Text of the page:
Substance Withdrawal: Alcohol, Opiates and Benzodiazepines

May 2, 2016 Kira Lesley

Substance use withdrawal from alcohol, opiates and benzodiazepines is unpleasant and can be dangerous or even fatal, as I wrote about in my last post, Dehumanizing Addicts: A Stigma Leading To Deaths. But different substances produce different kinds of withdrawals and dangers. Here is an overview of withdrawal symptoms for alcohol, opiates, and benzodiazepines (a future post will address more substances).

Substance Withdrawal: Alcohol

Substance withdrawal from alcohol, opiates and benzos can have dangerous complications, including death. Find out about substance withdrawal - read this.

Alcohol withdrawal is often referred to as the most dangerous substance abuse withdrawal. Generally, what people mean when they say this is that alcohol withdrawal can induce life-threatening seizures. For this reason, people detoxing from alcohol in a monitored setting are often given a limited amount of benzodiazepines, such as chlordiazepoxide (Librium), to control potential seizures. I took a benzodiazepine for a few days at a detox facility before I got sober in 2007 (First Week of an Inpatient Rehab Addiction Program).

In addition to seizures, withdrawal from alcohol can cause:

  • Restlessness
  • Anxiety
  • Nausea
  • Vomiting
  • Tremor
  • Elevated heart rate
  • Increased blood pressure
  • Nightmares
  • Hallucinations and delusions,
  • Plus other things

Other medical complications include electrolyte imbalance, fever and hypoglycemia.

Substance Withdrawal: Opiates

Withdrawal from opiates, such as heroin, codeine, and many prescription painkillers, produce similar symptoms, but the onset varies by the particular drug involved. Some of the most frequent symptoms of opiate withdrawal include:

  • Anxiety
  • Increased respiratory rate
  • Runny nose
  • Goosebumps
  • Nausea and vomiting
  • Diarrhea
  • Pain
  • Hypertension (high blood pressure)
  • Tachycardia (abnormally rapid heart rate)

I have read and been told, repeatedly, that opiate withdrawal is rarely fatal in people who are otherwise healthy. However, many of these symptoms, including vomiting, diarrhea and tachycardia, may be fatal if not monitored. Furthermore, common sense would dictate that many drug-dependent people have other health issues, whether or not they are aware of them.

Substance Withdrawal: Benzodiazepines

Benzodiazepines are, along with barbiturates, central nervous system depressants (CNS depressants). Withdrawal can vary based on the individual, the pattern of use and the type of drug. However, qualitatively, the symptoms are similar.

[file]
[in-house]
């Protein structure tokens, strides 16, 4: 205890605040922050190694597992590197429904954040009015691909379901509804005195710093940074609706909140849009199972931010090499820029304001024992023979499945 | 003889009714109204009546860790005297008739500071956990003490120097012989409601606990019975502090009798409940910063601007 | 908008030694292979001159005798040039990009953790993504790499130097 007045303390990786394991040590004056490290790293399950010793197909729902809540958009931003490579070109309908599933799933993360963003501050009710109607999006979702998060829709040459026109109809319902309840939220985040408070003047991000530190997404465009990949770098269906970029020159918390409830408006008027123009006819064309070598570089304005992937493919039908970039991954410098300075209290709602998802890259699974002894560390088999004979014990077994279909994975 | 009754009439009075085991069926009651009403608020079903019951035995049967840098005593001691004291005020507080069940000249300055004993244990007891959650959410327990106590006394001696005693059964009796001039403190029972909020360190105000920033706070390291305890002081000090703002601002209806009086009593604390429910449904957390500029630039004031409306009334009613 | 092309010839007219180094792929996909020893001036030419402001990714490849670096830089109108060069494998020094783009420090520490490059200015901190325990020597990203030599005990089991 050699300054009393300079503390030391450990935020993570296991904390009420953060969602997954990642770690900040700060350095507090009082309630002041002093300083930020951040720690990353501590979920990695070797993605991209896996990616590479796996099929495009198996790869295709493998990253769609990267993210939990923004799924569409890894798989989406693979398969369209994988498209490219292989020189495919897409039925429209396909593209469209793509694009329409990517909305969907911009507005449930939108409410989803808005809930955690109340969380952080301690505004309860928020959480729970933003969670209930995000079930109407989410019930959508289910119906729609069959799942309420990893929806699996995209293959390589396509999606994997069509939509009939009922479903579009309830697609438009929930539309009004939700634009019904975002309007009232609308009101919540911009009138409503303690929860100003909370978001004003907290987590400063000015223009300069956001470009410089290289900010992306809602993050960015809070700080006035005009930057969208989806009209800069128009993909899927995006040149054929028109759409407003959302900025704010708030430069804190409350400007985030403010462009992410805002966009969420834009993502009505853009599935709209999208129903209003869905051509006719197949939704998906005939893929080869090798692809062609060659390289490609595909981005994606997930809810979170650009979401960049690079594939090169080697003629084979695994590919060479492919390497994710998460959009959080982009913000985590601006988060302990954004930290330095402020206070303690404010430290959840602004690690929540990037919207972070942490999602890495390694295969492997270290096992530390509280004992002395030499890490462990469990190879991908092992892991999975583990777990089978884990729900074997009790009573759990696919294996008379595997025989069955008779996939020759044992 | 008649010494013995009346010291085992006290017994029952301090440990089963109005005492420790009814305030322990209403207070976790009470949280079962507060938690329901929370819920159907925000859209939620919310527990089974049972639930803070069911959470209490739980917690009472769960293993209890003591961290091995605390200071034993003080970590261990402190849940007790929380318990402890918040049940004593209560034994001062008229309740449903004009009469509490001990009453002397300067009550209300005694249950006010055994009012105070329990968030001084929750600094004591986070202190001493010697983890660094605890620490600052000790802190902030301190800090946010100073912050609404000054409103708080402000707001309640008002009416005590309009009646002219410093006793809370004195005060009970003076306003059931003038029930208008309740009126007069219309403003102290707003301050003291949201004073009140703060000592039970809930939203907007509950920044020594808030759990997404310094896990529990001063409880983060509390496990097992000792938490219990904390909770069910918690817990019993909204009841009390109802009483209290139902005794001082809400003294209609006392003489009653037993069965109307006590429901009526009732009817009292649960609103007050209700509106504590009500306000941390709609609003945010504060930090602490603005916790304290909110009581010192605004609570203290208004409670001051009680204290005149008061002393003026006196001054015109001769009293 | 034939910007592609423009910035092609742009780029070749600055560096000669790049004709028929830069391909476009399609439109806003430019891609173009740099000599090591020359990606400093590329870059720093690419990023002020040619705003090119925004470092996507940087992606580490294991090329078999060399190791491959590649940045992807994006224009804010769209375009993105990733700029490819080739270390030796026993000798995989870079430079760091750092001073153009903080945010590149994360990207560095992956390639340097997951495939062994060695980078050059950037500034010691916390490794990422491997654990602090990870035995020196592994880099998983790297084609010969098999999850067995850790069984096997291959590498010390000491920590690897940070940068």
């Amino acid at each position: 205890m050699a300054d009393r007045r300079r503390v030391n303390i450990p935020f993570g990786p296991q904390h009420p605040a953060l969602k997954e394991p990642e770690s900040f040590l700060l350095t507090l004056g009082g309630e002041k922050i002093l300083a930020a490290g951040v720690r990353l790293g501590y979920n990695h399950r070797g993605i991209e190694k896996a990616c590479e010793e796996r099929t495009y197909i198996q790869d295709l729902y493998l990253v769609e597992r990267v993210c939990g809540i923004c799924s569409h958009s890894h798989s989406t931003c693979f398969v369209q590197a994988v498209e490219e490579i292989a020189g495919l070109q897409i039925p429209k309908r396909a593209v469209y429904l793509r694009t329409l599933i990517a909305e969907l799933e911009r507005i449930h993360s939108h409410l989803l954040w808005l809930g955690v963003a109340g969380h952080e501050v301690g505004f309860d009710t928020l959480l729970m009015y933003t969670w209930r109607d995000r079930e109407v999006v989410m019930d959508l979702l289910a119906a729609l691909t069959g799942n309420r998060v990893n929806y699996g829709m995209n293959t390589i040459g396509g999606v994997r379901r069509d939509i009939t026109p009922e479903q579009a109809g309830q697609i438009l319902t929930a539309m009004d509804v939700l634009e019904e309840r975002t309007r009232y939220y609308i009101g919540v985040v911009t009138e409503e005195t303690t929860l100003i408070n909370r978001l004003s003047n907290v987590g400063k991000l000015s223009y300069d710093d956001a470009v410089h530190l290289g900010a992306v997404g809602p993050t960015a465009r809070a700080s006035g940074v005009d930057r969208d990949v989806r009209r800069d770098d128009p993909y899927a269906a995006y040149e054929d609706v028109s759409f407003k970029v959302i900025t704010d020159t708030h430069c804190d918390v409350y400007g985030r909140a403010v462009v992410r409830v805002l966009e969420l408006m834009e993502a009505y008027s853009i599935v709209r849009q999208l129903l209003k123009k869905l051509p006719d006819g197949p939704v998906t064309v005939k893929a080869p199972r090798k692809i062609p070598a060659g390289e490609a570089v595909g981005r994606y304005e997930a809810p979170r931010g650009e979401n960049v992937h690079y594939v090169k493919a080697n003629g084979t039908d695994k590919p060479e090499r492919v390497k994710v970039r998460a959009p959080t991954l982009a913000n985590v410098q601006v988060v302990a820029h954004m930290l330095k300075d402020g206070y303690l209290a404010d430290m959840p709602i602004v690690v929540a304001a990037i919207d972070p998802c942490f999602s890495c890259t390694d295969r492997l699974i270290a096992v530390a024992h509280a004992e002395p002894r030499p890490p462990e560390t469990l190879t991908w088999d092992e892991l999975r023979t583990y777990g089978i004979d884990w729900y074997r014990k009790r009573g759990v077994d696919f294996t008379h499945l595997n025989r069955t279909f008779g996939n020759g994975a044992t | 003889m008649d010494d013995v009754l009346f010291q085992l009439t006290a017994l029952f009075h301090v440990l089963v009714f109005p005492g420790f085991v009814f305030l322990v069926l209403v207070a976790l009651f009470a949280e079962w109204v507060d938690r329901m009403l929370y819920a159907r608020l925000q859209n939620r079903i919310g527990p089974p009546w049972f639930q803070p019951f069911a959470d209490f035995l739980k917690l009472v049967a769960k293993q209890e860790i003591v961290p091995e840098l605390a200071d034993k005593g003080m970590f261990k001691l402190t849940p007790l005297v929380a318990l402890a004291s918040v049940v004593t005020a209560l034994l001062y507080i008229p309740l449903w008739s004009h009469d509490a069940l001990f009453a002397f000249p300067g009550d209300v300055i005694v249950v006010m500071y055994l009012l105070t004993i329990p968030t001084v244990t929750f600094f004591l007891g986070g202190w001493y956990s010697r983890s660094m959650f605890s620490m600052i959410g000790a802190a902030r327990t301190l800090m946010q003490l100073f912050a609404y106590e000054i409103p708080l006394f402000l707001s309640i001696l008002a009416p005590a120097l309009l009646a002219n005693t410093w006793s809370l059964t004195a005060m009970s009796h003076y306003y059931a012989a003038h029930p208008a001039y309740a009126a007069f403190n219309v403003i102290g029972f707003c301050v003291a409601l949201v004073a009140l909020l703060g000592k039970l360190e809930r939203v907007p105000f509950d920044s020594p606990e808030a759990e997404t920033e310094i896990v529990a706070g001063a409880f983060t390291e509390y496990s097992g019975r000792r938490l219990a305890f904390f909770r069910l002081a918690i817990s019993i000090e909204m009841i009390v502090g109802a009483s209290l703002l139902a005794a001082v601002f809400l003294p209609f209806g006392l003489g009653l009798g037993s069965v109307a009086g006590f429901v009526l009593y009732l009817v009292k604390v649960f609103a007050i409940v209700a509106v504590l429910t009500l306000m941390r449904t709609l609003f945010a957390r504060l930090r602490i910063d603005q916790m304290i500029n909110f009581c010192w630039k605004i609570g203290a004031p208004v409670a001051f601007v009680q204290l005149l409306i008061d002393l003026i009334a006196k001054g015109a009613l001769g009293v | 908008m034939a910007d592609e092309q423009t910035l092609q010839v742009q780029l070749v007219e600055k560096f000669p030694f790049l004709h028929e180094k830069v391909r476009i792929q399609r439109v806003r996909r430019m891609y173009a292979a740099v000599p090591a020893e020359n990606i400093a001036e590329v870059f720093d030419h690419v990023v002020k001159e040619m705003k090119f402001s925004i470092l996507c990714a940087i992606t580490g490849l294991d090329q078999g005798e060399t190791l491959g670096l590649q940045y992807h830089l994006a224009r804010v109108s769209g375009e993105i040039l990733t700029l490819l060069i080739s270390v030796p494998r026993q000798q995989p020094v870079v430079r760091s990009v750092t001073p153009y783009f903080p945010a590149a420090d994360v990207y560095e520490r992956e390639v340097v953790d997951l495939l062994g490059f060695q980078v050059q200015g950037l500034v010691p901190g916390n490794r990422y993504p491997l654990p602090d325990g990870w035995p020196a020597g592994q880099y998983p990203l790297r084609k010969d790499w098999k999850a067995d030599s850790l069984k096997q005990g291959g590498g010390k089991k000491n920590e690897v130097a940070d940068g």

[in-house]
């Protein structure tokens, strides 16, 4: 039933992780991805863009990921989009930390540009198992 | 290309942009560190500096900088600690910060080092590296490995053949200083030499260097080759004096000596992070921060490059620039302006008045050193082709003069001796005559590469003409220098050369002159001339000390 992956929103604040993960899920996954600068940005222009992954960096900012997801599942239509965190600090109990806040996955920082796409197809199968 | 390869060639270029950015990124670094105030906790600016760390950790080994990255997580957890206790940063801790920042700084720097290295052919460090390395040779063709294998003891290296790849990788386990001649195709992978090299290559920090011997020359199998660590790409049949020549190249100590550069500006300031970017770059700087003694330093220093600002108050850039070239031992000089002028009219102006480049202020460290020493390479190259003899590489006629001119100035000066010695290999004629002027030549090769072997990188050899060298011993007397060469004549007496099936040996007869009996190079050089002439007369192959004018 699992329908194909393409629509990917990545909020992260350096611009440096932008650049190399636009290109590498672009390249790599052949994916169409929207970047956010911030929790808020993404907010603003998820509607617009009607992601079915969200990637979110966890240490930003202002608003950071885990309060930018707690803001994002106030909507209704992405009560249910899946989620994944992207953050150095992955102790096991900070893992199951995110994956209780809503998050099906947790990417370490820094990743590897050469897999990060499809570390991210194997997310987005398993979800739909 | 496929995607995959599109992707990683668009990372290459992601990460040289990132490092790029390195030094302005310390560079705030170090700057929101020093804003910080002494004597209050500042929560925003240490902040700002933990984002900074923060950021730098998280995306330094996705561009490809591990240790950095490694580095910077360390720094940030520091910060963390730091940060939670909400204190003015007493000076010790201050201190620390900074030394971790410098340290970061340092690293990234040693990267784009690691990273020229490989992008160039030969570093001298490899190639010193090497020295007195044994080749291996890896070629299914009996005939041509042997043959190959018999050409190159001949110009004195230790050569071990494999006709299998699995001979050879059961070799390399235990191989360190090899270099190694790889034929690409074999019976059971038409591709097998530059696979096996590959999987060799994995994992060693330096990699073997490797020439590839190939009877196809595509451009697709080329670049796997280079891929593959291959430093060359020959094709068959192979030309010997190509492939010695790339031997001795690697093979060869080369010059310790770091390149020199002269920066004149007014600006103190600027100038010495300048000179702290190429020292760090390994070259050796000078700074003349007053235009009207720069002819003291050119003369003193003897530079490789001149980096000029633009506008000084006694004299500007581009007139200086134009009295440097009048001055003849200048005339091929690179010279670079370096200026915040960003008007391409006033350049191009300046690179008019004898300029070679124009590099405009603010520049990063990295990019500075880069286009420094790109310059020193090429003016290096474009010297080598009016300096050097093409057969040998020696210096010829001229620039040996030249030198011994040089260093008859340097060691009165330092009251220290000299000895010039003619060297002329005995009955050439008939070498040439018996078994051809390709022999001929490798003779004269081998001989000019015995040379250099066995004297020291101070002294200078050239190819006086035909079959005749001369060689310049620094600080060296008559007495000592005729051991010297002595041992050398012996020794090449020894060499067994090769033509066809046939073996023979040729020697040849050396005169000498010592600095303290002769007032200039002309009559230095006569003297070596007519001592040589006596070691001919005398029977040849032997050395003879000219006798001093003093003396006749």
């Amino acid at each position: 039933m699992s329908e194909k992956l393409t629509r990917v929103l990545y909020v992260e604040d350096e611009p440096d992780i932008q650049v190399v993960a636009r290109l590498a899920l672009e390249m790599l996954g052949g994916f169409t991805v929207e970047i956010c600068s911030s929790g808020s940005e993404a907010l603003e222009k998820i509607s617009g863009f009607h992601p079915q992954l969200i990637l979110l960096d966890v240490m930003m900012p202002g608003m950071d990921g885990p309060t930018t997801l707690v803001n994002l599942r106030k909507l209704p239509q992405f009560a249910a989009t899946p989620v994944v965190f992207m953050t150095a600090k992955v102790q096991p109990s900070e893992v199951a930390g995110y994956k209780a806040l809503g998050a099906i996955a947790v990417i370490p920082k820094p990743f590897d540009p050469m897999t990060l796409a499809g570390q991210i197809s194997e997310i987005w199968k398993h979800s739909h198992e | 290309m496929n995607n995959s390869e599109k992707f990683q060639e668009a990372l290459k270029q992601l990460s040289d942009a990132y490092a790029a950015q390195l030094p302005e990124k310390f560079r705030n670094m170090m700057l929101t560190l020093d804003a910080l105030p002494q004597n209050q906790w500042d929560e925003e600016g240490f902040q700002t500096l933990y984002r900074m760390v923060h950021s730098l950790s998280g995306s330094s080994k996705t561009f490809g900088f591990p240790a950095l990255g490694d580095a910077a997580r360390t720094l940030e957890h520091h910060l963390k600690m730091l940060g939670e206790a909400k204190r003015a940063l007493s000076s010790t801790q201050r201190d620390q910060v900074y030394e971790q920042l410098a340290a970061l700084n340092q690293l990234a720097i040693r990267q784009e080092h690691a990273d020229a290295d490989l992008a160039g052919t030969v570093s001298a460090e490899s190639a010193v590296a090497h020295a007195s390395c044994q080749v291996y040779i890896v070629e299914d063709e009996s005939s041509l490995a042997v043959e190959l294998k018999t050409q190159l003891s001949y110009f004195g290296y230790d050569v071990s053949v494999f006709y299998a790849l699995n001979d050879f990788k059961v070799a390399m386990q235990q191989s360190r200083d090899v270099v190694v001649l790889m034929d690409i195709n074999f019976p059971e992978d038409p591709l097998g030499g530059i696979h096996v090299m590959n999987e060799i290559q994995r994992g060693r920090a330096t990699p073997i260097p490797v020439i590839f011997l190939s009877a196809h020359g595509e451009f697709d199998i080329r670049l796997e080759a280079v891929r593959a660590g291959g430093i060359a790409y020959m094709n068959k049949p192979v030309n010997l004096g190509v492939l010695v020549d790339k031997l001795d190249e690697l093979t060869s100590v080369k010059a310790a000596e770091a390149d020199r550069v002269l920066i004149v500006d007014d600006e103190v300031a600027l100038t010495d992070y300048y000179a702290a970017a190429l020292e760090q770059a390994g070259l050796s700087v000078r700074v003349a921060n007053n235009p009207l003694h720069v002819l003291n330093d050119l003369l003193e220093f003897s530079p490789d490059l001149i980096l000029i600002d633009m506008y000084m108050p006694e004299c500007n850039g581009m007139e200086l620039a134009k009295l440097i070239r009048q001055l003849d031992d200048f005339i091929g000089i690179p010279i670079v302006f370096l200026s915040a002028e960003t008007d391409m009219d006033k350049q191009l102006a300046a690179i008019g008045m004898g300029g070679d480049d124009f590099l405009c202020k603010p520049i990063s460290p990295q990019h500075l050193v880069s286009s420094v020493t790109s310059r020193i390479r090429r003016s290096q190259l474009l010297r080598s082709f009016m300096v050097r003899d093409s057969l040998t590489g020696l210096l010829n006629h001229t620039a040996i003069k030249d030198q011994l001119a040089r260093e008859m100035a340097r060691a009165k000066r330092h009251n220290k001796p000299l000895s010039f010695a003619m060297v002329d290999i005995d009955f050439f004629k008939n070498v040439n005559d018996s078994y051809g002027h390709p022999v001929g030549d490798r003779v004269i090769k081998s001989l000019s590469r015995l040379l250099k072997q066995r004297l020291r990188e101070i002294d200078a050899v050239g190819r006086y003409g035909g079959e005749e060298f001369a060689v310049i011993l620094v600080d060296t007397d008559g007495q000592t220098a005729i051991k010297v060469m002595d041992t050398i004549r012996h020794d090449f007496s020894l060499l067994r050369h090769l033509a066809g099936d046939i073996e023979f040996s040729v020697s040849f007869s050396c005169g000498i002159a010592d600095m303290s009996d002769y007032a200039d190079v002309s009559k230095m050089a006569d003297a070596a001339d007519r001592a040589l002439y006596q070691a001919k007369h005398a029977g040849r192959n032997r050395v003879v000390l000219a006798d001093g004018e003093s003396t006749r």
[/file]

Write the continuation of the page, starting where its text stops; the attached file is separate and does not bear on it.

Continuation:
Symptoms of benzodiazepine withdrawal include:

  • Insomnia
  • Anxiety
  • Nightmares
  • Nausea
  • Vomiting
  • Orthostatic hypotension (low blood pressure upon standing)
  • Seizures
  • Delirium (an acutely disturbed state of mind)
  • Hyperthermia (extremely high fever)

Although we do not often hear about benzodiazepine withdrawal as being fatal, there have been at least two documented cases of fatal benzodiazepine withdrawals. I suspect that as more time passes, the medical community will grow to understand better benzodiazepine withdrawal and its complications.

All Substance Withdrawal Can Be Dangerous

It is important to remember that all substance use withdrawal can involve dangerous complications. People experiencing confusion and altered sensory perception, for example, might be more likely to get in some sort of accident. In addition, dehydration, low blood pressure or heart failure can all occur during withdrawal from any substance. Furthermore, suicidal impulses may increase during withdrawal. And, finally, polydrug (multiple drugs at the same time) use, including use of alcohol simultaneously with other drugs, may intensify or complicate withdrawal symptoms. Whenever possible, discontinuation should be done under medical supervision (Drug Rehab Centers: Drug Treatment Centers).

Note: Information for this article was taken from Detoxification from Alcohol and Other Drugs, a 1996 publication from the Public Health division of the United States Department of Health and Human Services. I did my best to corroborate or supplement this text with newer publications, but it is possible that some of the information provided is not the most up to date in the field of addiction treatment.

Photo by Alucinogenos at DeviantArt.

You can find Kira Lesley on, Facebook, Twitter and Google+.

APA Reference
Lesley, K. (2016, May 2). Substance Withdrawal: Alcohol, Opiates and Benzodiazepines, HealthyPlace. Retrieved on 2024, June 23 from

Author: Kira Lesley
September, 7 2016 at 7:07 am

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May, 2 2016 at 6:51 am

Interesting overview. I'd add one thing that makes alcohol withdrawal so dangerous: most people think of alcohol as a benign substance and do not associate it with fatal symptoms. It's important to get the word out that just letting someone "sleep it off" could be a fatal mistake. Thank you!

In reply to by Anonymous (not verified)

Kira Lesley
May, 14 2016 at 8:48 pm

Thank you for your thoughts. It's true, the widespread acceptance of alcohol, and commonplace use of it, tend to make people believe it is less harmful. As you said, this can have tragic consequences.

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